Profiting From Fitness Retreats
Profit Center: Organize moneymaking workout getaways to increase client satisfaction.
Have you ever dreamed of taking your clients on a fitness retreat to Mexico? Or a weekend of hiking in your local mountains? Maybe you’ve imagined leading an introspective Pilates retreat, a five-star motivational weekend or an energizing boot-camp getaway?
Being paid to travel by leading client fitness retreats in beautiful, exotic locations certainly sounds like a fabulous way to make money—and infuse excitement into your clients’ fitness regimes. Yet, while you may love leading exercise sessions, organizing the nuts and bolts of a group travel experience may seem daunting at first glance.
With proper planning, however, a fitness getaway can become an additional profit center, provide an extra-value service to your clients, set you apart from the competition and, of course, allow you to travel both locally and abroad. Discover how different fitness professionals plan, market and conduct client fitness retreats—and make certain they’re not just for fun, but also for profit.
To ensure your fitness event is a moneymaker, start by writing a detailed plan for all components of your retreat, advises Sherri McMillan, MSc, who leads active, adventure-style fitness getaways to destinations like the Grand Canyon. McMillan, a former IDEA Personal Trainer of the Year and IDEA Program Director of the Year, owns Northwest Personal Training in Portland, Oregon, and Vancouver, Washington, and Northwest Women’s Fitness Club in Vancouver.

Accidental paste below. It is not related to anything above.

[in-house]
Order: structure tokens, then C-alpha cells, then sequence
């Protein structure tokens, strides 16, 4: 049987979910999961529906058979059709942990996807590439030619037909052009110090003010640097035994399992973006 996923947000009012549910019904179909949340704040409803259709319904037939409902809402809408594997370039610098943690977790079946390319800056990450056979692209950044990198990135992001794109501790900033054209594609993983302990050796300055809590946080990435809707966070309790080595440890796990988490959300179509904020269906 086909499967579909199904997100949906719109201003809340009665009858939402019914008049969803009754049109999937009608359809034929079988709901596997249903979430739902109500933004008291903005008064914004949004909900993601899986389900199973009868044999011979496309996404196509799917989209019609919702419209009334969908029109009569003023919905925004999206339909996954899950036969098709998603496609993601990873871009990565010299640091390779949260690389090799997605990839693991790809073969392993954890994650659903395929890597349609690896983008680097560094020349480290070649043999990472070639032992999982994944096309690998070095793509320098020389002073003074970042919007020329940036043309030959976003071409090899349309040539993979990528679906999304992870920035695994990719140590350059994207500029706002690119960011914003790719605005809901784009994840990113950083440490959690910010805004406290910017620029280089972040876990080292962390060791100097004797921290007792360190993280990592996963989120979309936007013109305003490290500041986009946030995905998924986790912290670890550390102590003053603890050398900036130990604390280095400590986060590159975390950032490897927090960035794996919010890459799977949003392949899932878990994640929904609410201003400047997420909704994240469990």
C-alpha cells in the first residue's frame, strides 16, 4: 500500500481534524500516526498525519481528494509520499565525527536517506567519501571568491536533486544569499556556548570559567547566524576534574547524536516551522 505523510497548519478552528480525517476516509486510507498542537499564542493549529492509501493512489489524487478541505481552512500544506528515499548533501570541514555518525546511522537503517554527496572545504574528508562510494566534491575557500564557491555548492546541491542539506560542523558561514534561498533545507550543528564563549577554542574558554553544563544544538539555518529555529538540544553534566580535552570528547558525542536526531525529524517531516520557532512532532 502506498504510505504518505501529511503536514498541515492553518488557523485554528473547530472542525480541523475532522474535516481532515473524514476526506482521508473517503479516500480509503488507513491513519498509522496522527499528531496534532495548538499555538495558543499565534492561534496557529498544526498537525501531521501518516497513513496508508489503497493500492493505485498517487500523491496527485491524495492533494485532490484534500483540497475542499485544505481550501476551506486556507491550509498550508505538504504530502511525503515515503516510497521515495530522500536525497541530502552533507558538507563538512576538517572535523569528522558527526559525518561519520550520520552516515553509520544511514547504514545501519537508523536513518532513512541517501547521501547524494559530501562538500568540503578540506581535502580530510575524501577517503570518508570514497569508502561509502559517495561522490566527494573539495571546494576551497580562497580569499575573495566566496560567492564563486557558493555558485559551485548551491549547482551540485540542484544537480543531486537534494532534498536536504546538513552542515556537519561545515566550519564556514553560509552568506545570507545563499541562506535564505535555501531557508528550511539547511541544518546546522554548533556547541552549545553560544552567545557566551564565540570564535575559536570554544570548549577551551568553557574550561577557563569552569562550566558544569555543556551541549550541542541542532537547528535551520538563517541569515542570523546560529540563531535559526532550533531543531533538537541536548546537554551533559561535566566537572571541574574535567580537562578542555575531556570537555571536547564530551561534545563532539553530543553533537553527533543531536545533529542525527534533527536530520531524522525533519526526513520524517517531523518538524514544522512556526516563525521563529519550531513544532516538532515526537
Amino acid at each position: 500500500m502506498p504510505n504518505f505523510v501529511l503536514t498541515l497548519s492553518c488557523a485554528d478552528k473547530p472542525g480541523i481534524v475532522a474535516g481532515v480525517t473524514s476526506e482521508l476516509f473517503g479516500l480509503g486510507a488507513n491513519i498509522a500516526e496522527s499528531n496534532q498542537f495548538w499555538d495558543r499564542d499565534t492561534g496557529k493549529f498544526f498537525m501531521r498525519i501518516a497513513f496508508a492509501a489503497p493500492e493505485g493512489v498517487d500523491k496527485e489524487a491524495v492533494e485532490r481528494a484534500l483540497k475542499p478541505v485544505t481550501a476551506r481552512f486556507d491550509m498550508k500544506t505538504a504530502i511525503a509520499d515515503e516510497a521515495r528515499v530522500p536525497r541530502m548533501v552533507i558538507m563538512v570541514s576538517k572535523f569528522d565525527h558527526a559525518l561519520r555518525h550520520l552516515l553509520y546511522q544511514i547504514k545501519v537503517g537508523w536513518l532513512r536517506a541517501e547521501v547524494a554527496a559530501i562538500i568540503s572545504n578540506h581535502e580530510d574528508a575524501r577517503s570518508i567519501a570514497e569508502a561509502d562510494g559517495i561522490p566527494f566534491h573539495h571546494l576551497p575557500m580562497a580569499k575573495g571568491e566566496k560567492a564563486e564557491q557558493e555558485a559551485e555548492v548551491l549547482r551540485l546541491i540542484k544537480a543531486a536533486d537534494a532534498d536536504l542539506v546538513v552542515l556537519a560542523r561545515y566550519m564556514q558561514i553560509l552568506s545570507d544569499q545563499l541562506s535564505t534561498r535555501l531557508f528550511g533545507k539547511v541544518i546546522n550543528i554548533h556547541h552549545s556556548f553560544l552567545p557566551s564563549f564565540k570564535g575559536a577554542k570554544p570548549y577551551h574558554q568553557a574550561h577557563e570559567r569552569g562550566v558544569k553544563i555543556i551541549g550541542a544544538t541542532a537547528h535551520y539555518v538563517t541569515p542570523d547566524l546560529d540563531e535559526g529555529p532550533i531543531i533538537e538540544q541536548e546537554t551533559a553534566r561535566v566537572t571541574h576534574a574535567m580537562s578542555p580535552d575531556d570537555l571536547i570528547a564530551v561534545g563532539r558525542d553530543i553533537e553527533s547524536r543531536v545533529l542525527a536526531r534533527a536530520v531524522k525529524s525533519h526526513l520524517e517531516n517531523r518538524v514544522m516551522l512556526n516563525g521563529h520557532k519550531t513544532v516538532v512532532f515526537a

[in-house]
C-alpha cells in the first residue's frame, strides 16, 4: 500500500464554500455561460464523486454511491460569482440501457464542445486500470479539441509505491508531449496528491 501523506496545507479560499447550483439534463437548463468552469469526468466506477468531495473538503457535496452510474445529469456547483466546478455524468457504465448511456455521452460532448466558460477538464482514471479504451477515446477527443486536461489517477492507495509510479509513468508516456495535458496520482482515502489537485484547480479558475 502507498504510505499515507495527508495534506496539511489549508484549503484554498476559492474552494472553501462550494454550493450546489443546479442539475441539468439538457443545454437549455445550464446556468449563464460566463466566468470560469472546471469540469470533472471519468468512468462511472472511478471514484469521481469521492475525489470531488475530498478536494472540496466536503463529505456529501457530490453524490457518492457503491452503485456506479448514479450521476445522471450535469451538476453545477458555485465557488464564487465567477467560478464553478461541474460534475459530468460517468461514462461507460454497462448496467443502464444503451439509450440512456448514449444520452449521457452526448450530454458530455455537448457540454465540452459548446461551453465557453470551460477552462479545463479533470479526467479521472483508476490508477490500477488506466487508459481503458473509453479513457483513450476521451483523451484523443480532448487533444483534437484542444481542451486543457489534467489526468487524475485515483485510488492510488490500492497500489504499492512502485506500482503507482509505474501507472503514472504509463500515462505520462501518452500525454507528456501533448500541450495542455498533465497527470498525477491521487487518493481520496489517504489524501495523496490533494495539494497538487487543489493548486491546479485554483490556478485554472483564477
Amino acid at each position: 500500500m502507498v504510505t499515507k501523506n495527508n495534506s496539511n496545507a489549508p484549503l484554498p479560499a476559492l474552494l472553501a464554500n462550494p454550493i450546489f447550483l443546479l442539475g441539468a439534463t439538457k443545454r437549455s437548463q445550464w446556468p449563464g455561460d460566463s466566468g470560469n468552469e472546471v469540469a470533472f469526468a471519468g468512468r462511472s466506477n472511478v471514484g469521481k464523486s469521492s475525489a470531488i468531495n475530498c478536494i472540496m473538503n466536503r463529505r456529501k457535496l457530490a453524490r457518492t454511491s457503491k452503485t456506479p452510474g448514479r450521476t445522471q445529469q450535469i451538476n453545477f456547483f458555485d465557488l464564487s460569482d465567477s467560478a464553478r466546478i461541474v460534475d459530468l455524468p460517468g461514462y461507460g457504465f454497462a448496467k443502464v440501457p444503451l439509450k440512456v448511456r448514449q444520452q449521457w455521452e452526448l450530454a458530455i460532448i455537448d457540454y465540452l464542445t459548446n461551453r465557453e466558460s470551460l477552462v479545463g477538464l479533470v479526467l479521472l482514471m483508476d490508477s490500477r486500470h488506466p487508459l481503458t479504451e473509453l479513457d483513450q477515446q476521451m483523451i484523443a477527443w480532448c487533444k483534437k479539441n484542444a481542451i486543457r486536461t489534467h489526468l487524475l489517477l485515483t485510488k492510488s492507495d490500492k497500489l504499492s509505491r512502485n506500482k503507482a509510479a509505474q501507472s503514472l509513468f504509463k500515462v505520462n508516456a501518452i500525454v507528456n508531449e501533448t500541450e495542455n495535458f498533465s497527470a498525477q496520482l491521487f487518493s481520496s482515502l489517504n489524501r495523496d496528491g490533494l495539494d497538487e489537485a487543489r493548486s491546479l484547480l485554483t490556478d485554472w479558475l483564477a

To begin planning, first determine why your clients will join you and how location will affect your bottom line.
Reasons for Going to a Retreat. The 2008 Yoga Journal “Yoga in America Market Study” showed that practitioners spend $630 million per year—11.25% of total yoga-related spending—on yoga-based retreats and vacations. But can the success of these events cross over to getaways led by personal trainers or fitness entrepreneurs?
“This is absolutely something that can translate into the fitness world,” says Jillian Pransky, a yoga instructor with 11 years’ experience leading fitness retreats. After a decade of working as a personal trainer, she dedicated herself to yoga and is now based in New York and New Jersey as national director of restorative yoga teacher training for YogaWorks and Bright Spirit Yoga. Pransky, who created the guided-meditation CD Relaxmore, has led over 30 yoga getaways to regional venues like the Berkshire mountains in Massachusetts, as well as longer trips to Mexico. She notes that a potential participant will consider four key points—in addition to cost—before making a buying decision: